Finishing Louise Gluck's newest book Averno outside in the sultry Manhattan July heat, even if it was the sultry and sophisticated Gramercy Park heat, made me hotter. Gluck's poetry is pitched at hysterical. Everything in her world, or, in this case, the underworld to which Persephone is consigned, is bleak and dire. Death is everywhere.
Gluck uses the myth of Persephone and places her book at Averno, in Southern Italy, which the Romans considered the entrance to the underworld, to meditate on how one should endure, given the inevitability of obliteration--and further, whether there is a soul to persist after perdition.
I guess I'm just not that deep; or, at least, that's how Ms. Gluck makes me feel. Consider these lines on what it's like to fall in love: "Guilt? Terror? The fear of love? / These things he couldn't imagine; / no lover ever imagines them." How forboding. As though love _always_ brings terror. This kind of desperation is so hot as to be cold, as to give one the chills (you know how a fever can do that?). And it made me consider the difference between cold and cool.
Ms. Gluck is a cold poet. Some say she speaks "the truth"--but that's if the truth is icily fearsome. I guess I prefer poets who believe in heat and a reality that's warmly welcoming. Oddly, I think of these as cool poets; that is, they use form and decorum to shelter themselves from the wounds of searing passion--they trust passion, they just like to prepare themselves and be prudent in the face of its heat. Merrill, Auden, Stevens, these are the folks of whom I'm thinking. Like Mozart, they use linguistic sleights to tango with passion. With Gluck, on the other hand, you get the sense she's fucked passion and man, it's gotten her bad and now she's dead.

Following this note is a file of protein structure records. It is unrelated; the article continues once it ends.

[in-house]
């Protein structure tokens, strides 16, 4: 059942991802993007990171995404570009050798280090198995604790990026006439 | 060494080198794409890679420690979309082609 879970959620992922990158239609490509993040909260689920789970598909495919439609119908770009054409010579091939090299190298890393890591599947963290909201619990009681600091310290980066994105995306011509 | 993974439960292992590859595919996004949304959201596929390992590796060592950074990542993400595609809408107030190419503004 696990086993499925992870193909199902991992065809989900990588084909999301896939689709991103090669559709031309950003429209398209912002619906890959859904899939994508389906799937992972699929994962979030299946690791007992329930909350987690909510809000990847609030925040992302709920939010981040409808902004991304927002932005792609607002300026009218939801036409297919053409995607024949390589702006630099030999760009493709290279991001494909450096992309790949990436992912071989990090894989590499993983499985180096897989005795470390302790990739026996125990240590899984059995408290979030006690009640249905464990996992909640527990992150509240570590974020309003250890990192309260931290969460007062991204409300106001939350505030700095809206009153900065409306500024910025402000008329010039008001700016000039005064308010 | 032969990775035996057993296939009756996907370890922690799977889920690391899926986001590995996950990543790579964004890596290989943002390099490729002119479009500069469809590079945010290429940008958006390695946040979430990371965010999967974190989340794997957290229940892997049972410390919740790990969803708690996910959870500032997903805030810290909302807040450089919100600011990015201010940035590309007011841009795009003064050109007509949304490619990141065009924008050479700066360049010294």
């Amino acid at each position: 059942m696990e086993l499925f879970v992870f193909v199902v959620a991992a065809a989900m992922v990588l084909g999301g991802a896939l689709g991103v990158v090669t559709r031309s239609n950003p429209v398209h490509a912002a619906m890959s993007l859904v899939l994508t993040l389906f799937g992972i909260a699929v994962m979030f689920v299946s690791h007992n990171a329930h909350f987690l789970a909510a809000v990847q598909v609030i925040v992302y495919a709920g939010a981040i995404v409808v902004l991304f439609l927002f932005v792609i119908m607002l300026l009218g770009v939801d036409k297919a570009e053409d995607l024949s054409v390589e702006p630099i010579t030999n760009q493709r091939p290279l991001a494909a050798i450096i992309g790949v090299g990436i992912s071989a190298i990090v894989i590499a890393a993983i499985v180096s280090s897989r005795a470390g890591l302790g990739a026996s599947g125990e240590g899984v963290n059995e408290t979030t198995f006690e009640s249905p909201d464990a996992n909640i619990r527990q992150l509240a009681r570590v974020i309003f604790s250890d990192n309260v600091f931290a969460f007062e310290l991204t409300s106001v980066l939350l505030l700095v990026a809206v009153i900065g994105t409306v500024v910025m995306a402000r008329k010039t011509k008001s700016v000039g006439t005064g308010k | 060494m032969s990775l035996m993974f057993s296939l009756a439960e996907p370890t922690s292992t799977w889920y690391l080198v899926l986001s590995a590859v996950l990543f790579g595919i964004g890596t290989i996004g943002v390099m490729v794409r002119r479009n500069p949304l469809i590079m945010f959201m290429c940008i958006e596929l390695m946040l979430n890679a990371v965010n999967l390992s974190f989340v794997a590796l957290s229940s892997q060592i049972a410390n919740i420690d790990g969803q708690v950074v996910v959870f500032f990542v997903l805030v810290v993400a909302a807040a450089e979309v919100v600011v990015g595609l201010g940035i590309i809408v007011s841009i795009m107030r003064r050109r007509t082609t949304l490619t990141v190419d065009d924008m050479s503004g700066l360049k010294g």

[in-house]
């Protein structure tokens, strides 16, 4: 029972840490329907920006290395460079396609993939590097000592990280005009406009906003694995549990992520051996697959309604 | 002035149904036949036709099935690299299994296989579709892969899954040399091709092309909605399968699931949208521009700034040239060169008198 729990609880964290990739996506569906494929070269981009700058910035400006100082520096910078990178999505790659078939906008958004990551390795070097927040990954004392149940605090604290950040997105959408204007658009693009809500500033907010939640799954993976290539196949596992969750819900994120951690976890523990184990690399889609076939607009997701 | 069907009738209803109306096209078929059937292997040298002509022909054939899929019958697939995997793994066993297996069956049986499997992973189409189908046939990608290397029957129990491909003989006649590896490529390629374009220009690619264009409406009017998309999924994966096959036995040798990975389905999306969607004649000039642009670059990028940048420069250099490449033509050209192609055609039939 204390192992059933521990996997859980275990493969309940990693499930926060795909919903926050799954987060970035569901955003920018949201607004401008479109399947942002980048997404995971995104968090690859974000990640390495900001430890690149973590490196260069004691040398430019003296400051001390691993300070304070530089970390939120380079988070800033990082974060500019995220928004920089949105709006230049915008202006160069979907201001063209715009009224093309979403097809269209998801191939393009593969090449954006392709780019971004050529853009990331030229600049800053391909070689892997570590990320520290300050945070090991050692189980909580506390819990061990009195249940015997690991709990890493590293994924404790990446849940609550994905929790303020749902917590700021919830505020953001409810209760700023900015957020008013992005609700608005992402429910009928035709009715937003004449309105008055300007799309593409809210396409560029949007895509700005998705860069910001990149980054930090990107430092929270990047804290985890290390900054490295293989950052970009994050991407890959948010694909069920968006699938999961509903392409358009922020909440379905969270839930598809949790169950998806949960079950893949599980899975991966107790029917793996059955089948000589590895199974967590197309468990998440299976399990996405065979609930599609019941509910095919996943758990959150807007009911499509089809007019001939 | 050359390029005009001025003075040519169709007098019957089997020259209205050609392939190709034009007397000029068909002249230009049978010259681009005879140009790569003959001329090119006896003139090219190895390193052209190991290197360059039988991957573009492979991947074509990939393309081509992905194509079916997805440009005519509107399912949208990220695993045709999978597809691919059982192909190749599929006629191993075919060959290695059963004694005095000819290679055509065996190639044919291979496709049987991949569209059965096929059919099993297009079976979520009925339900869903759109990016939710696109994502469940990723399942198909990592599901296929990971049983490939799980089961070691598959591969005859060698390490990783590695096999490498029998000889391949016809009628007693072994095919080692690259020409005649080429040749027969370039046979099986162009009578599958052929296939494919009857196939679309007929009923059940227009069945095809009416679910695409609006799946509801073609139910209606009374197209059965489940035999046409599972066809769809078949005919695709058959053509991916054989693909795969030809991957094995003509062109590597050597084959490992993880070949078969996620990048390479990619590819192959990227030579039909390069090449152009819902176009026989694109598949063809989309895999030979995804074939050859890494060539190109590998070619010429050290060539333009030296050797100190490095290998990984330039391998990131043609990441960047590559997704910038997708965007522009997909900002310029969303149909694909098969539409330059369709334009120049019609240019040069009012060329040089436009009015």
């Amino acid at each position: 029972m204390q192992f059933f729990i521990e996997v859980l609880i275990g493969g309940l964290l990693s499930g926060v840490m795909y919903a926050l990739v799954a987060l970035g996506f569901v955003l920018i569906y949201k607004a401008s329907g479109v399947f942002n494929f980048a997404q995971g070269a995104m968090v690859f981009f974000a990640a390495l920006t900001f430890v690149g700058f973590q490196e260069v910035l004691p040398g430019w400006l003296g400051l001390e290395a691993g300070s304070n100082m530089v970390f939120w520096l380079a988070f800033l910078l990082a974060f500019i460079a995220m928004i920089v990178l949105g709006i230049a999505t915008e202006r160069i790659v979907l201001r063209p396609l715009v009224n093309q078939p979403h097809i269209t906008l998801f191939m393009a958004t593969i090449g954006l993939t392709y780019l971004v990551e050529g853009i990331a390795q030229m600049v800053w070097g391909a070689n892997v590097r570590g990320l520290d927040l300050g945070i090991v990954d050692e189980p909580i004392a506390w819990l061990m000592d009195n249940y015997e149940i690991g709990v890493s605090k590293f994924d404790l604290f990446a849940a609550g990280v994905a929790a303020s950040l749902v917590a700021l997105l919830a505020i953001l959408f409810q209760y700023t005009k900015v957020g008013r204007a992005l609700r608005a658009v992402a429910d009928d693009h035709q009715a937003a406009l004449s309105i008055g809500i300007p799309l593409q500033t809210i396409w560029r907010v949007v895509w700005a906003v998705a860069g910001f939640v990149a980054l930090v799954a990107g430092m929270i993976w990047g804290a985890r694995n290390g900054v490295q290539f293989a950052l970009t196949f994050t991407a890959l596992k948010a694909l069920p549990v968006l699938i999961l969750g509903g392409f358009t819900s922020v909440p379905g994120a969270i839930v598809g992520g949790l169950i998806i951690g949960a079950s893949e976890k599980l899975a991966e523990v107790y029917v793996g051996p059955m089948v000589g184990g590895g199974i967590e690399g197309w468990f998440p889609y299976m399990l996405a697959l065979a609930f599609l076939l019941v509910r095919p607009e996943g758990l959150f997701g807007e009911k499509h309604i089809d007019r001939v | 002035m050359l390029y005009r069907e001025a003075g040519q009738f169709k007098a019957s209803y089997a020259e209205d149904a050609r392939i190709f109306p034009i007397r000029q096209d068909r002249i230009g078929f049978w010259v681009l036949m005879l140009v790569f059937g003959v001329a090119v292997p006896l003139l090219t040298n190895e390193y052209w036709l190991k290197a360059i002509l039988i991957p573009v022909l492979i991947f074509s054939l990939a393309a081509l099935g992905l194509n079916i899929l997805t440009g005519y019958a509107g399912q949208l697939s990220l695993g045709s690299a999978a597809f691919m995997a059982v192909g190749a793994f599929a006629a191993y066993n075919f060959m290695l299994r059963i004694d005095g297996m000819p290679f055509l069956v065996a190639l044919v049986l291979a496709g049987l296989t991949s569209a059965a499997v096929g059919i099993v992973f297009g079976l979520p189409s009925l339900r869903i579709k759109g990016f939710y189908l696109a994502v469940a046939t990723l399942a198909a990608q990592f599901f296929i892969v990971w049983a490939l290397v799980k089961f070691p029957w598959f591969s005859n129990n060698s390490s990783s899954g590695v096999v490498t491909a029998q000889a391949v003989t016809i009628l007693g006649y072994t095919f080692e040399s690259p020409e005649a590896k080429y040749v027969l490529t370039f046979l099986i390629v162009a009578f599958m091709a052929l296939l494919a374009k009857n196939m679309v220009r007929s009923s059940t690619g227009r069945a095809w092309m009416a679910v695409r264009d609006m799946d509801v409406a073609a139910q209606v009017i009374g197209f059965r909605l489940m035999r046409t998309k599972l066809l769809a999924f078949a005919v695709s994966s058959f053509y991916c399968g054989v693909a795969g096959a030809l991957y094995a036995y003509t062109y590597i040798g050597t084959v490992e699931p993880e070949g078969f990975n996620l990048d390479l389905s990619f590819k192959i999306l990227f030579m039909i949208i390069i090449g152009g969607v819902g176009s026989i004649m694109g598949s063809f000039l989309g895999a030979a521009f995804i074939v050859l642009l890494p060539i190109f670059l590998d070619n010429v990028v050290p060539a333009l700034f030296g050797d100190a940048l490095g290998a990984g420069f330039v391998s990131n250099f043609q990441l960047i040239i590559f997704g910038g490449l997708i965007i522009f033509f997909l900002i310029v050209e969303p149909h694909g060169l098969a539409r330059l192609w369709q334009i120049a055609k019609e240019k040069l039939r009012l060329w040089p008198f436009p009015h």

There's that death word again. One can see why it crops up so much. If the only alternative to disaster is hysteria, no wonder she'd rather put everything on ice. Still, I do trust her language. I do know she's in command, and while reading Averno, while I might not have relished it, in fact, while it might have put me in a bit of a funk, I did know it was the real thing--or at least, _a_ real thing: one way of looking at our world.